Declarative memory refers to a spatial strategy using numerous sources of sensory input information in which visual and vestibular inputs are assimilated in the hippocampus. In contrast, procedural memory refers to a response strategy based on motor skills and familiar gestures and involves the striatum. Even if vestibular loss impairs hippocampal activity and spatial memory, vestibular-lesioned rats remain able to find food rewards during complex spatial memory task. Since hippocampal lesions induce a switch from declarative memory to procedural memory, we hypothesize that vestibular-lesioned rats use a strategy other than that of hippocampal spatial response to complete the task and to counterbalance the loss of vestibular information. We test, in a reverse T-maze paradigm, the types of strategy vestibular-lesioned rats preferentially uses in a spatial task. We clearly demonstrate that all vestibular-lesioned rats shift to a response strategy to solve the spatial task, while control rats use spatial and response strategies equally. We conclude that the loss of vestibular informations leading to spatial learning impairments is not offset at the hippocampus level by integration process of other sense mainly visual informations; but favors a response strategy through procedural memory most likely involving the striatum, cerebellum, and motor learning. Copyright © 2014 Wiley Periodicals, Inc.

  3. Advantages of Task-Specific Multi-Objective Optimisation in Evolutionary Robotics.

    Directory of Open Access Journals (Sweden)

    Vito Trianni

    Full Text Available The application of multi-objective optimisation to evolutionary robotics is receiving increasing attention. A survey of the literature reveals the different possibilities it offers to improve the automatic design of efficient and adaptive robotic systems, and points to the successful demonstrations available for both task-specific and task-agnostic approaches (i.e., with or without reference to the specific design problem to be tackled. However, the advantages of multi-objective approaches over single-objective ones have not been clearly spelled out and experimentally demonstrated. This paper fills this gap for task-specific approaches: starting from well-known results in multi-objective optimisation, we discuss how to tackle commonly recognised problems in evolutionary robotics. In particular, we show that multi-objective optimisation (i allows evolving a more varied set of behaviours by exploring multiple trade-offs of the objectives to optimise, (ii supports the evolution of the desired behaviour through the introduction of objectives as proxies, (iii avoids the premature convergence to local optima possibly introduced by multi-component fitness functions, and (iv solves the bootstrap problem exploiting ancillary objectives to guide evolution in the early phases. We present an experimental demonstration of these benefits in three different case studies: maze navigation in a single robot domain, flocking in a swarm robotics context, and a strictly collaborative task in collective robotics.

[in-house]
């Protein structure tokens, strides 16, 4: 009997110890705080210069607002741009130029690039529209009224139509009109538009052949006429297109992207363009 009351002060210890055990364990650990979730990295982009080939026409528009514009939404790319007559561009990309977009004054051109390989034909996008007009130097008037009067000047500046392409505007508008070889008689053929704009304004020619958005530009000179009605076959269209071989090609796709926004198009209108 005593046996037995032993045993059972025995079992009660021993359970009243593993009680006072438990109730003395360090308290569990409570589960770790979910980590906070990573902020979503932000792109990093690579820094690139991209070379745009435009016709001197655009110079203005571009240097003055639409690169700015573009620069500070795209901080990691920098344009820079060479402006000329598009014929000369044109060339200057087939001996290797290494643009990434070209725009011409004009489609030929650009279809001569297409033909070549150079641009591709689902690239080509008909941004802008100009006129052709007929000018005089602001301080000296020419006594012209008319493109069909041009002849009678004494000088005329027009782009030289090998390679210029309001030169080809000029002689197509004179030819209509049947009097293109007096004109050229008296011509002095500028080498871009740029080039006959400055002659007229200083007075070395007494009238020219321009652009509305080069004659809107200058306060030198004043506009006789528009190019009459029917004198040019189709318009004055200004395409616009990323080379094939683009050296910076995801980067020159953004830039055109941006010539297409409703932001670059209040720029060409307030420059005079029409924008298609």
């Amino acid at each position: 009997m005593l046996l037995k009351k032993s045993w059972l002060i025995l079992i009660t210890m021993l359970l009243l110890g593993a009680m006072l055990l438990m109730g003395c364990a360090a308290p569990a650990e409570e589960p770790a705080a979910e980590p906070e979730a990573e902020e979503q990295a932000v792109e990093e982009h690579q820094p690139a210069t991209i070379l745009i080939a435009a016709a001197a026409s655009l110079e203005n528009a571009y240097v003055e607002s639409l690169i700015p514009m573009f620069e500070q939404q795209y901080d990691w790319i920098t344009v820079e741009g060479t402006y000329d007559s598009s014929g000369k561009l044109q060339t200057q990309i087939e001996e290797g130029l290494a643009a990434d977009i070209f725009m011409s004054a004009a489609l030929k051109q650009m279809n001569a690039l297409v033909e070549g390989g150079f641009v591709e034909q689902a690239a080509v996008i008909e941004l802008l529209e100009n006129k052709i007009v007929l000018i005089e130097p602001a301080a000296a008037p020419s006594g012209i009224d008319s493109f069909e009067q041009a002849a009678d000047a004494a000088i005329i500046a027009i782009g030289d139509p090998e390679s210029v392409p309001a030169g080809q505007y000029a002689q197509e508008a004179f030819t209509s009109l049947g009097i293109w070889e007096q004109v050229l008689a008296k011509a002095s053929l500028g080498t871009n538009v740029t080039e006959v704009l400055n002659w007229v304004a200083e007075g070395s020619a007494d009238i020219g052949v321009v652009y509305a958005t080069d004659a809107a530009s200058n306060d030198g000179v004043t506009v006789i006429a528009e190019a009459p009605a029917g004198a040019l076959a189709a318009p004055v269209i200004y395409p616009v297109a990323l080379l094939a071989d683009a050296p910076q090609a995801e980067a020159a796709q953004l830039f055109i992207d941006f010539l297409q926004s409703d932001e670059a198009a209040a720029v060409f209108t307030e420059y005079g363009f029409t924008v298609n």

4. Advantages of Task-Specific Multi-Objective Optimisation in Evolutionary Robotics.

    Science.gov (United States)

    Trianni, Vito; López-Ibáñez, Manuel

    2015-01-01